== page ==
Dave Weller, 63, Hairdresser

My wife left me for another man, and when that relationship broke down she wanted to come back home. My children wanted her to come back, but for me, a marriage is built on trust, and when that trust is lost, what is there left in a marriage?

 

 

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Jorge Vargas, Santiago, Chile (The Epoch Times)

Santiago, Chile

Jorge Vargas, 25, Kinesiology Student

The biggest dilemma that I have had to endure happened three years ago with a patient who was 7 years old. Her mother was an alcoholic drug addict, who took her little daughter for treatment (in fact, she abandoned her there) to the hospital where I was doing my practice of kinesiology. This little girl had spastic diplegia and AIDS. My big dilemma was whether or not to tell the little girl that she had AIDS. I discussed with my partner physician, but the medical code is clear and we could not disclose the patient’s illness.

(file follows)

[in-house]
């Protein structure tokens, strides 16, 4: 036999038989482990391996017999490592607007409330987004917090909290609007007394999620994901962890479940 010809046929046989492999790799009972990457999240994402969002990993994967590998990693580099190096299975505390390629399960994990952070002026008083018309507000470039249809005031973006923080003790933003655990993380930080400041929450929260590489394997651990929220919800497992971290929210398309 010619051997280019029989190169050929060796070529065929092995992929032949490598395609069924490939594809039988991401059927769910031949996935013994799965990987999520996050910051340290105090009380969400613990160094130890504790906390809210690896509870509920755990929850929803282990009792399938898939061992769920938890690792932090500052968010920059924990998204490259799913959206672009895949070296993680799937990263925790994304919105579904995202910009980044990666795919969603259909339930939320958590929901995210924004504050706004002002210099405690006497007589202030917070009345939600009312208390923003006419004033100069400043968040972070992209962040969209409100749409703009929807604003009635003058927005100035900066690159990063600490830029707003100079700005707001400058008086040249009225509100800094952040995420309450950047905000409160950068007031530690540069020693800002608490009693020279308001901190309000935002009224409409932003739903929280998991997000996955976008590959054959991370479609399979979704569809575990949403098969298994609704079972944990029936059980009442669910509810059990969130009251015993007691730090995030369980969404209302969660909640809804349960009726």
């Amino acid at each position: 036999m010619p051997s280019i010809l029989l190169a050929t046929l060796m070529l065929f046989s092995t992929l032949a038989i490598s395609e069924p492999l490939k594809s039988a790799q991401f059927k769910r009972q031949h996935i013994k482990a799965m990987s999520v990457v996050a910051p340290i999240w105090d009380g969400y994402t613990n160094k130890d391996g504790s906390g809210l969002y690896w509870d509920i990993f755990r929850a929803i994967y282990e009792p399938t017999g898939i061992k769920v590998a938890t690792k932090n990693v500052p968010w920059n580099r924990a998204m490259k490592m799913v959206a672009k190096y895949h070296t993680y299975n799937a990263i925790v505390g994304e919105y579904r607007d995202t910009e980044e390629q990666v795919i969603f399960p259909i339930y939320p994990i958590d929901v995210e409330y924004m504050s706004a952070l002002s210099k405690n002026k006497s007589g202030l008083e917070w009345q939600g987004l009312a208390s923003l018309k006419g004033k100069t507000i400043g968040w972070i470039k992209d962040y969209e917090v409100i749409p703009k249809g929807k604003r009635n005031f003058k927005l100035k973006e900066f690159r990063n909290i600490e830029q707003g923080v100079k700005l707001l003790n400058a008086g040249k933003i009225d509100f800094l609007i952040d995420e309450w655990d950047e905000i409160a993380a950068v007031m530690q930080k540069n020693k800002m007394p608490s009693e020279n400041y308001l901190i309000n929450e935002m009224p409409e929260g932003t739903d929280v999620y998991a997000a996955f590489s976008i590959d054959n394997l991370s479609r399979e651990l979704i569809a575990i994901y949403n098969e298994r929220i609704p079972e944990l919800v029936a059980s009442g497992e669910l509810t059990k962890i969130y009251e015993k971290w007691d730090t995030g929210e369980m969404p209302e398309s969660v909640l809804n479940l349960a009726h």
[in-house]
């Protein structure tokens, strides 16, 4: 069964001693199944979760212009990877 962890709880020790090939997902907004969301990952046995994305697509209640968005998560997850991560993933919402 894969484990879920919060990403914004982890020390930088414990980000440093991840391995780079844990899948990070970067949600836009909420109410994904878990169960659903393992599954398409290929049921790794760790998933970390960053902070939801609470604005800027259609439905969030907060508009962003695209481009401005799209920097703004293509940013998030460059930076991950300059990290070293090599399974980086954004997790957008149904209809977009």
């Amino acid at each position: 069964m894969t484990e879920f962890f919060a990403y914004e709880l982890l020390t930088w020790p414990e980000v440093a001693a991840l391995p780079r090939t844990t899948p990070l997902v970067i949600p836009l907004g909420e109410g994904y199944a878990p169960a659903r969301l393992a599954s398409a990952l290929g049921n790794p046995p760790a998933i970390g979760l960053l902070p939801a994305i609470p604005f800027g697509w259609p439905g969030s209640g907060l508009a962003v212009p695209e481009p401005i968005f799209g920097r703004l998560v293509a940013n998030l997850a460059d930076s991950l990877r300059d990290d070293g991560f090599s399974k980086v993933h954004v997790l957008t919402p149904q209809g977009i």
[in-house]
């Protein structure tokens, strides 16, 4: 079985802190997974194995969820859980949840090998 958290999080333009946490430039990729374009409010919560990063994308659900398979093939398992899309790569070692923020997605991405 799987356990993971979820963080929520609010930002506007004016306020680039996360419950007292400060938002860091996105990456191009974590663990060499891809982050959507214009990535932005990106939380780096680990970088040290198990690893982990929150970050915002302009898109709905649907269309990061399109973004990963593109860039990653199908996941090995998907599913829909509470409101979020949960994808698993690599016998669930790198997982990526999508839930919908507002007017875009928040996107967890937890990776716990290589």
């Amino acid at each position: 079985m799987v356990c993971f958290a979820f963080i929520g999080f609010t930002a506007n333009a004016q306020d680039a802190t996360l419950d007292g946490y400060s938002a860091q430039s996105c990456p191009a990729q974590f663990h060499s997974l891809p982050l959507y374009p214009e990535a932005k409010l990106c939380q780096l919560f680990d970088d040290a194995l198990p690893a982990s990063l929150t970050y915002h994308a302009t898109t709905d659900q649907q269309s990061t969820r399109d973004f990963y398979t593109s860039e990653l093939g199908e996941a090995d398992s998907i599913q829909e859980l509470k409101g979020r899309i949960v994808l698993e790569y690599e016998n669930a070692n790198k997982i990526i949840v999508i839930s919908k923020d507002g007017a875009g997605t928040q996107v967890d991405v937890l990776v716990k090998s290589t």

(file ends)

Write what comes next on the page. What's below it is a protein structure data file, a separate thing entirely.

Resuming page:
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Lucila Carpio Quijano, San Roque (Cadiz), Spain (The Epoch Times)

San Roque (Cadiz), Spain

Lucila Carpio Quijano, 52, Chef

Well, I had been working as a chef with a family for a long time when I received a very attractive offer to go to work with another family. It was a very tempting option since my salary would have been much higher so I asked for more time to think about it thoroughly. Finally, I decided to dismiss the offer because I was very happy with the way I had been cared for by the first family. They had always been really kind and friendly, so I decided to take that into account, and although earning less money, I decided to stay where I was. 

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Darren Knight, Brisbane, Australia (The Epoch Times)

Brisbane, Australia

Darren Knight, 40, Independent Vocational Trainer

A lot of the moral issues that I deal with are perhaps pushing kids to stay at school when realistically school is not the right place for them. A lot of the high school kids these days are hellbent on earning some money, which is fair enough. I understand that, but there’s obviously a link to that employment. You’ve got to first be attractive to an employer before you can actually get that job. I guess the biggest moral dilemma as someone who teaches high school kids is perhaps telling them to stay at school when school isn’t the right place for them.